Wednesday, 23 November 2016

If we could talk to the animals again! by Steve Gladwin

Just recently I have been spending a great deal of time with animals. It would be nice to say that that involves any kind of close contact, but sadly apart from the usual visiting birds in our garden, the odd squirrel making a leap for a tree in our local churchyard and a variety of dogs with their walkers, it’s not quite as full in your face as this.
What I have been doing is spending much enjoyable and valuable time with animals in their symbolic, creative and inspirational forms through the composition of tales for a series of books. Because my animal encounters have been limited to just a few mammals, birds and insects, (eight in all), I have grown to know them in depth in a way I could never match if I were either visiting them in captivity, or preferably in the wild.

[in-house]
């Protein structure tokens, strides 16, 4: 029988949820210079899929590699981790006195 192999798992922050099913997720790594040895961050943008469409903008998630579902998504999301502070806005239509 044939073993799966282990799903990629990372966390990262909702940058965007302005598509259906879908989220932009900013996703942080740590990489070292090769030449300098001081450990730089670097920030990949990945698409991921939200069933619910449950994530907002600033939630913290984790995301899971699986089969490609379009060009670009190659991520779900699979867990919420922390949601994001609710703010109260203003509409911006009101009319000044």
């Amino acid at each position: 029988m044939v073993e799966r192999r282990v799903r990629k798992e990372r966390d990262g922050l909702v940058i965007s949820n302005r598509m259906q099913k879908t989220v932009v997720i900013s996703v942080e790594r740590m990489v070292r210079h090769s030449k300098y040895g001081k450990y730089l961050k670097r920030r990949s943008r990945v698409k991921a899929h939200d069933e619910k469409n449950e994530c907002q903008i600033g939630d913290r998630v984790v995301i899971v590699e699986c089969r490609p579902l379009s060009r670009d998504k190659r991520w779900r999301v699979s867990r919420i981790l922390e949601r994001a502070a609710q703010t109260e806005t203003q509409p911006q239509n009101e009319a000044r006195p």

And yet there is something special about meeting the likes of raven and swan, hare and wren, wolf and butterfly and seal and swallow through the medium of story, myth and folktale and especially maybe about concentrating on a few certain attributes – say raven as a symbol of death and wolf as a representative of the pack animal, swallow representing both journeying and memory and wren the importance of being cocky when you need to be.

Margaret's Cards - The Hare by Rose Foran

Writing my stories and working in this way with these animals has made me think a great deal about our relationship with animals, about how that has changed, and how that has been reflected - particularly in children’s literature.